PLEASANTVILLE — For the Rev. Willie Dwayne Francois III, the issue of safety arose when his church started heightening security measures back in the summer.
The senior pastor at Mount Zion Baptist Church said the place of worship created a security team, set up a safe room, developed an evacuation plan and had drills in case of an emergency. But they don’t want security measures to hinder the values of the church by locking the doors or not letting some people in.
They want to continue being an inclusive and affirming place, Francois said.
“We keep our doors open,” he said, but “we have to have conversations.”
Francois’ church was the location of the house of worship safety forum Dec. 19, which drew more than 300 people from different faiths and houses of worship around Atlantic County to the church’s WinSan Center. The Atlantic County Coalition for a Safe Community held the forum in response to concerns about attacks in places of worship across the country, such as the November shooting that killed 26 people at First Baptist Church in Sutherland Springs, Texas.
Every seat was taken in the center, with people listening to presentations from local law-enforcement officials, New Jersey Office of Homeland Security and the Atlantic County Prosecutor’s Office.
Officials addressed signs of suspicious activity to look for, such as someone who comes unannounced to check on security, people entering a house of worship looking for supplies, or people wearing unseasonably bulky clothing. They encouraged people to collaborate with other houses of worship on a security plan, and to contact law enforcement for an assessment of the physical structures and security.
The forum also went over what to do in an active shooter or an “active killer” situation, such as evacuating from the area or hiding in a locked room and safe area, as well as victim care and cooperation with law-enforcement protocol.
It fostered a discussion and exposure for the issue, but these types of conversations should have started years ago, Francois said.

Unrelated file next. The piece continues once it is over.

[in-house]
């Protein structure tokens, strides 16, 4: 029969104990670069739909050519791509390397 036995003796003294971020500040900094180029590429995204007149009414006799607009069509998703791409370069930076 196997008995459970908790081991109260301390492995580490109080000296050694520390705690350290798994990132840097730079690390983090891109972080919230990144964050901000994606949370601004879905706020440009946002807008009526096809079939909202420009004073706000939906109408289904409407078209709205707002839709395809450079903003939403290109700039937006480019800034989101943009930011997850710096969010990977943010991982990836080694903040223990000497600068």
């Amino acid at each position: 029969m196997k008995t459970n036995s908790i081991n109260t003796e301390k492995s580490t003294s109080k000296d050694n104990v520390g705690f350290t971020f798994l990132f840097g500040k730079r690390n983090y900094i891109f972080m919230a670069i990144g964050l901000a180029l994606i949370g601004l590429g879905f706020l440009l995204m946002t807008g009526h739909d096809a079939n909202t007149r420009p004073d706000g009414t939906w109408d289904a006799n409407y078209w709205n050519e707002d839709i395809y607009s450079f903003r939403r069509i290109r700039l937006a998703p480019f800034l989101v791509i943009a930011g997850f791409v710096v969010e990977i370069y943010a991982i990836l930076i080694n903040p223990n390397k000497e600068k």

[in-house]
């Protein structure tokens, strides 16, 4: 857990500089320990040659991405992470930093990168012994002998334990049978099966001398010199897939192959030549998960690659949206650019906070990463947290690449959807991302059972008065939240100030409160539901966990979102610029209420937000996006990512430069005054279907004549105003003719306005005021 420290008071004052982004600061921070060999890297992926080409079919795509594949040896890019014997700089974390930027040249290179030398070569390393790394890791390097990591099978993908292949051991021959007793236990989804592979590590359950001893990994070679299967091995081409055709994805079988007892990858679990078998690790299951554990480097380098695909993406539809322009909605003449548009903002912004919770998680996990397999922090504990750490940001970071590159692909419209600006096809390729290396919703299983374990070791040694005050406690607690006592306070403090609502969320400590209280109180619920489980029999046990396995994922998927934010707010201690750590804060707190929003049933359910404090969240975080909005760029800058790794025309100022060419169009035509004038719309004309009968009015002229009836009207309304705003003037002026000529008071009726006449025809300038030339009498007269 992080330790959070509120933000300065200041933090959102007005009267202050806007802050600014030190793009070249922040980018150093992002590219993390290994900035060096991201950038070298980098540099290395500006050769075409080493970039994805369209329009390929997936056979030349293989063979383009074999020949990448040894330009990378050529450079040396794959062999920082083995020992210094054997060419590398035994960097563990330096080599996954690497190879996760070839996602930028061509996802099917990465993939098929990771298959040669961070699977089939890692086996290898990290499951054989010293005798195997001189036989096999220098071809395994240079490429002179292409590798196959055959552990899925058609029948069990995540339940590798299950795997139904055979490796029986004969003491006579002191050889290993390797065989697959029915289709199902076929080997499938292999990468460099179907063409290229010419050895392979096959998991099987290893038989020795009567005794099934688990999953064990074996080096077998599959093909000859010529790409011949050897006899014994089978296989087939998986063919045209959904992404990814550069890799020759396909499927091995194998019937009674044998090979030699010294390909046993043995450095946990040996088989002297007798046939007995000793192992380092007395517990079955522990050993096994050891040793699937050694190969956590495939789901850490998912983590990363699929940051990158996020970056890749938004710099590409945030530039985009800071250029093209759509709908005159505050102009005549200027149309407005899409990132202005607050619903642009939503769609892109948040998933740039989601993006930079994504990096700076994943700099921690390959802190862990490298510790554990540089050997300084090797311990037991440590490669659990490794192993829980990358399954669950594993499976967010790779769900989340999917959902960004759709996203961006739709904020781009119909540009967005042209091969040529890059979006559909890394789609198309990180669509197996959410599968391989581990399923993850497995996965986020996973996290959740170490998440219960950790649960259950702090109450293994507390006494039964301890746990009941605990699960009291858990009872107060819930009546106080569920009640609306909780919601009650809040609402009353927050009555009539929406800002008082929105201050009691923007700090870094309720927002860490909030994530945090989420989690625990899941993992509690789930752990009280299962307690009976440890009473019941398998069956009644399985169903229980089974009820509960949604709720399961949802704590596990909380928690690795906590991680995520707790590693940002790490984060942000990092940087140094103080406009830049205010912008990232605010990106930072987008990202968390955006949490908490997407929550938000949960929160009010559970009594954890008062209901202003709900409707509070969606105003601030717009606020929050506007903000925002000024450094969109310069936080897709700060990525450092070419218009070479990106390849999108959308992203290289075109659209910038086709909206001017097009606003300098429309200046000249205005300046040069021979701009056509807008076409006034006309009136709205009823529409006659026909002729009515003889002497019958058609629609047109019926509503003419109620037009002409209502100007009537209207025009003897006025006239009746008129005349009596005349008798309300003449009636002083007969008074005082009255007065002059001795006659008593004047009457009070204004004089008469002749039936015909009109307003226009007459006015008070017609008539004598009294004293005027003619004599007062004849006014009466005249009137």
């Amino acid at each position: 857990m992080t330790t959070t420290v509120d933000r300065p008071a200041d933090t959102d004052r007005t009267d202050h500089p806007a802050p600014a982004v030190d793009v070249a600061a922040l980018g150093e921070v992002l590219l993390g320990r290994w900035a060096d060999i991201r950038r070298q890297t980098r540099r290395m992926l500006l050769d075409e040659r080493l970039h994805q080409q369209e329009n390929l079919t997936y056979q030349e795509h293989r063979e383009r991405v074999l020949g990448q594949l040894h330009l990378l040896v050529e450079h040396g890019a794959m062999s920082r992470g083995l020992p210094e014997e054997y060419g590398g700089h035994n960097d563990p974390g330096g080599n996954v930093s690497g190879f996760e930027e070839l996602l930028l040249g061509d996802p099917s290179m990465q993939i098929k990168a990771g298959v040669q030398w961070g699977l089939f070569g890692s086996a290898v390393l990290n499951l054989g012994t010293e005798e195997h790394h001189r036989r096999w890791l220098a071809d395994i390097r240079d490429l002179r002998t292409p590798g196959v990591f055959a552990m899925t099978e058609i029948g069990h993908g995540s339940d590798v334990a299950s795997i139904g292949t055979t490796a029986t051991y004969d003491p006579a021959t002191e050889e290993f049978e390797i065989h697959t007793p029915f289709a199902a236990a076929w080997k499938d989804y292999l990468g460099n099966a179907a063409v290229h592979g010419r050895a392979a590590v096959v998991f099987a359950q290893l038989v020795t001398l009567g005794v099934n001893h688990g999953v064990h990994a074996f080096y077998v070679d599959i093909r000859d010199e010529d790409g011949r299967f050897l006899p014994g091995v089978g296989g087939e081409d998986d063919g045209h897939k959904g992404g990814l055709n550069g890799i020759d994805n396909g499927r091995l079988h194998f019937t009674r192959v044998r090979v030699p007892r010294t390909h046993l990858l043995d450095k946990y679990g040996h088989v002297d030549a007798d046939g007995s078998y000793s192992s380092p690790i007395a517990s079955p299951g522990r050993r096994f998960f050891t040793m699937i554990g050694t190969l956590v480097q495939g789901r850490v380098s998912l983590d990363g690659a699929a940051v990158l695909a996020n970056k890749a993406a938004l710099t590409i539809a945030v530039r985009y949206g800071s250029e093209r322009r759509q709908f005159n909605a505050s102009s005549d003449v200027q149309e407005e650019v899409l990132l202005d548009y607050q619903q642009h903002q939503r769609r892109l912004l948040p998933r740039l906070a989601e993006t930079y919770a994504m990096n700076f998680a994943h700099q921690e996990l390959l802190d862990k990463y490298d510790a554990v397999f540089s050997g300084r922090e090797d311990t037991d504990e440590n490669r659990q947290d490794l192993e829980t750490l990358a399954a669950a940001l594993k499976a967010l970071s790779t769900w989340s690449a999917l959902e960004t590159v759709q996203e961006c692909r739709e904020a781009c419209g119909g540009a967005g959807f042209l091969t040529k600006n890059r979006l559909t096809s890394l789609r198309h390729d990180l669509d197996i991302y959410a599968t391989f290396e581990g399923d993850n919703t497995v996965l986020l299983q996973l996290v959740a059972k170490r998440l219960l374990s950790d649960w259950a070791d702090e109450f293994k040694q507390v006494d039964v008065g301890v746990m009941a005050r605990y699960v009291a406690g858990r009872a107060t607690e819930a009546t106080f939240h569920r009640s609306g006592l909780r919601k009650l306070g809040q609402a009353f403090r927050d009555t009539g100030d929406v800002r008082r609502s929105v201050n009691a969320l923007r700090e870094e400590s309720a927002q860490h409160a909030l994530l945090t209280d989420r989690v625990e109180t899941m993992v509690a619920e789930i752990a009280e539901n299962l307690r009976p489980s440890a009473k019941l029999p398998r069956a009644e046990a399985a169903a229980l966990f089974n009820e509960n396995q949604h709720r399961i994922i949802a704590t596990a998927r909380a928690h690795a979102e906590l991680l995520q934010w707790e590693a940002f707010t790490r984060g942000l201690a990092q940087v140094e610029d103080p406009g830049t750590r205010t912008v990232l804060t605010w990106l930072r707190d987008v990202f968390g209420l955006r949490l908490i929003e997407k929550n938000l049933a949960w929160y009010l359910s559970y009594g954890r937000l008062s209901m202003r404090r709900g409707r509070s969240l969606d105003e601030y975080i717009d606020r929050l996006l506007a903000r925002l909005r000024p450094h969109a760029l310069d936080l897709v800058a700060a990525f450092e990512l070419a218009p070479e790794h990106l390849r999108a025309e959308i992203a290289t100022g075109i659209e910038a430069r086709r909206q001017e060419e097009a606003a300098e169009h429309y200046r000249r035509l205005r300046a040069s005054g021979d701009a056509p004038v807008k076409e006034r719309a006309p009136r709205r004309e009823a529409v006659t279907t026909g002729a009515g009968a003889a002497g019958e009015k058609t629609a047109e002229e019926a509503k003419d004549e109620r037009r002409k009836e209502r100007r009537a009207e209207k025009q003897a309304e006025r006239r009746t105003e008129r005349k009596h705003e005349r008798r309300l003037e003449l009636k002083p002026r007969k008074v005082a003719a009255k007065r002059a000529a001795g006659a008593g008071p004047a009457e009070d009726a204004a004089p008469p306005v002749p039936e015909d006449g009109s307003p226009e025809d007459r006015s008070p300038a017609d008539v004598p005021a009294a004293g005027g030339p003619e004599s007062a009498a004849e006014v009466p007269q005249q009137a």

John Rios, the chief financial officer at the Milton & Betty Katz Jewish Community Center in Margate, said during the forum he gathered a good perspective on what his role should be in helping to protect his religious community.
“They did a wonderful job preparing synagogues, churches and places of worship,” he said, “how to prepare, reduce the risk and mitigate any types of danger.”
Atlantic County Prosecutor Damon G. Tyner said at the forum that it’s important to make sure people who are a part of a house of worship understand what to do in a time of crisis, since they are with each other often. But he addressed that it can be difficult to think about security while abiding by the teachings of a house of worship.
“We as all people of God welcome people that are different. That is what we were taught to do,” Tyner said. “We don’t reject people, we don’t turn them away.”
The conversation at the forum from the audience also quickly shifted to gun laws in New Jersey. Many brought up concerns about the laws surrounding self-defense and the rights to carry a weapon. Officials at the forum briefly discussed gun laws in the state, but urged people to remember the protocols discussed at the forum if in a dangerous situation.
The New Jersey Office of Homeland Security also has the Interfaith Advisory Council, an initiative that invites religious leaders from around the 21 counties to talk about developments several times a year, spokesman Patrick Rigby said.
Rigby added that if there is suspicious activity observed in any house of worship, it should be reported to the police and the office of Homeland Security by calling 1-866-4-SAFE-NJ (866-472-3365) or emailing email@example.com.